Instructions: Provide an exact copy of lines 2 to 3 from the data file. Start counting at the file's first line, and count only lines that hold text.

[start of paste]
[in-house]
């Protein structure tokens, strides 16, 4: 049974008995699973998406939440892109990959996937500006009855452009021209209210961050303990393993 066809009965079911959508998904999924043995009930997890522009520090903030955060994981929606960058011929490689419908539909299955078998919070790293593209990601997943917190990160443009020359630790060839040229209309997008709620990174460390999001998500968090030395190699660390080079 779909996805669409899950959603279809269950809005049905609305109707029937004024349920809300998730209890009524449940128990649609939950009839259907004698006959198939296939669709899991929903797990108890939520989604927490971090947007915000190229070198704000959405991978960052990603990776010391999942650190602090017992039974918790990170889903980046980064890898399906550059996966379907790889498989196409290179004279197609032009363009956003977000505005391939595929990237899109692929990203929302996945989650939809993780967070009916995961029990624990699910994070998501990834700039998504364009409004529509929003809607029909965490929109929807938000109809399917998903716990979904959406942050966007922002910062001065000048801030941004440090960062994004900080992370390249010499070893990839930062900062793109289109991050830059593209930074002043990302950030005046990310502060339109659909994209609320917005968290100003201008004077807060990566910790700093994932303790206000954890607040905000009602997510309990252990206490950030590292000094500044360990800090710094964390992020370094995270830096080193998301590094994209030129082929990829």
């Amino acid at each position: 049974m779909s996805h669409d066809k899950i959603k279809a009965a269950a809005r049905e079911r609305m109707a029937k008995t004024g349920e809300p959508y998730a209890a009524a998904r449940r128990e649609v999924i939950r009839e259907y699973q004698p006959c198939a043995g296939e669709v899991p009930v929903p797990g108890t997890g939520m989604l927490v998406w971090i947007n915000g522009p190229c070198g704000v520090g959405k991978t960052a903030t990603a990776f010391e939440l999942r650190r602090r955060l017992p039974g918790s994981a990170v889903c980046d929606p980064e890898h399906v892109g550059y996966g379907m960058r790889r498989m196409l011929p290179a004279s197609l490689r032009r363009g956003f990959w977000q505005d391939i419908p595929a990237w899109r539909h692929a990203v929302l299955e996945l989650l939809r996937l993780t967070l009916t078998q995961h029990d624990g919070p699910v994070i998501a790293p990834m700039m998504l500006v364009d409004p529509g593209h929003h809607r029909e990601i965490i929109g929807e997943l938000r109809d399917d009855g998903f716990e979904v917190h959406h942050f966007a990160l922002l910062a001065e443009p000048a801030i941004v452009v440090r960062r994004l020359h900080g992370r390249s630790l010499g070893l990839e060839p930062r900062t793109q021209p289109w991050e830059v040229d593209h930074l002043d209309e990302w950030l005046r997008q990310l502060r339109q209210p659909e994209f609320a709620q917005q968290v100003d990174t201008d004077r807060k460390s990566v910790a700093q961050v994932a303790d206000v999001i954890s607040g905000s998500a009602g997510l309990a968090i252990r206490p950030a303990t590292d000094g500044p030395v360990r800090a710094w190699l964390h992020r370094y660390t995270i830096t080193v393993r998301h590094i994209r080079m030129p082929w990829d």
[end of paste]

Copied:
């Protein structure tokens, strides 16, 4: 049974008995699973998406939440892109990959996937500006009855452009021209209210961050303990393993 066809009965079911959508998904999924043995009930997890522009520090903030955060994981929606960058011929490689419908539909299955078998919070790293593209990601997943917190990160443009020359630790060839040229209309997008709620990174460390999001998500968090030395190699660390080079 779909996805669409899950959603279809269950809005049905609305109707029937004024349920809300998730209890009524449940128990649609939950009839259907004698006959198939296939669709899991929903797990108890939520989604927490971090947007915000190229070198704000959405991978960052990603990776010391999942650190602090017992039974918790990170889903980046980064890898399906550059996966379907790889498989196409290179004279197609032009363009956003977000505005391939595929990237899109692929990203929302996945989650939809993780967070009916995961029990624990699910994070998501990834700039998504364009409004529509929003809607029909965490929109929807938000109809399917998903716990979904959406942050966007922002910062001065000048801030941004440090960062994004900080992370390249010499070893990839930062900062793109289109991050830059593209930074002043990302950030005046990310502060339109659909994209609320917005968290100003201008004077807060990566910790700093994932303790206000954890607040905000009602997510309990252990206490950030590292000094500044360990800090710094964390992020370094995270830096080193998301590094994209030129082929990829």
């Amino acid at each position: 049974m779909s996805h669409d066809k899950i959603k279809a009965a269950a809005r049905e079911r609305m109707a029937k008995t004024g349920e809300p959508y998730a209890a009524a998904r449940r128990e649609v999924i939950r009839e259907y699973q004698p006959c198939a043995g296939e669709v899991p009930v929903p797990g108890t997890g939520m989604l927490v998406w971090i947007n915000g522009p190229c070198g704000v520090g959405k991978t960052a903030t990603a990776f010391e939440l999942r650190r602090r955060l017992p039974g918790s994981a990170v889903c980046d929606p980064e890898h399906v892109g550059y996966g379907m960058r790889r498989m196409l011929p290179a004279s197609l490689r032009r363009g956003f990959w977000q505005d391939i419908p595929a990237w899109r539909h692929a990203v929302l299955e996945l989650l939809r996937l993780t967070l009916t078998q995961h029990d624990g919070p699910v994070i998501a790293p990834m700039m998504l500006v364009d409004p529509g593209h929003h809607r029909e990601i965490i929109g929807e997943l938000r109809d399917d009855g998903f716990e979904v917190h959406h942050f966007a990160l922002l910062a001065e443009p000048a801030i941004v452009v440090r960062r994004l020359h900080g992370r390249s630790l010499g070893l990839e060839p930062r900062t793109q021209p289109w991050e830059v040229d593209h930074l002043d209309e990302w950030l005046r997008q990310l502060r339109q209210p659909e994209f609320a709620q917005q968290v100003d990174t201008d004077r807060k460390s990566v910790a700093q961050v994932a303790d206000v999001i954890s607040g905000s998500a009602g997510l309990a968090i252990r206490p950030a303990t590292d000094g500044p030395v360990r800090a710094w190699l964390h992020r370094y660390t995270i830096t080193v393993r998301h590094i994209r080079m030129p082929w990829d």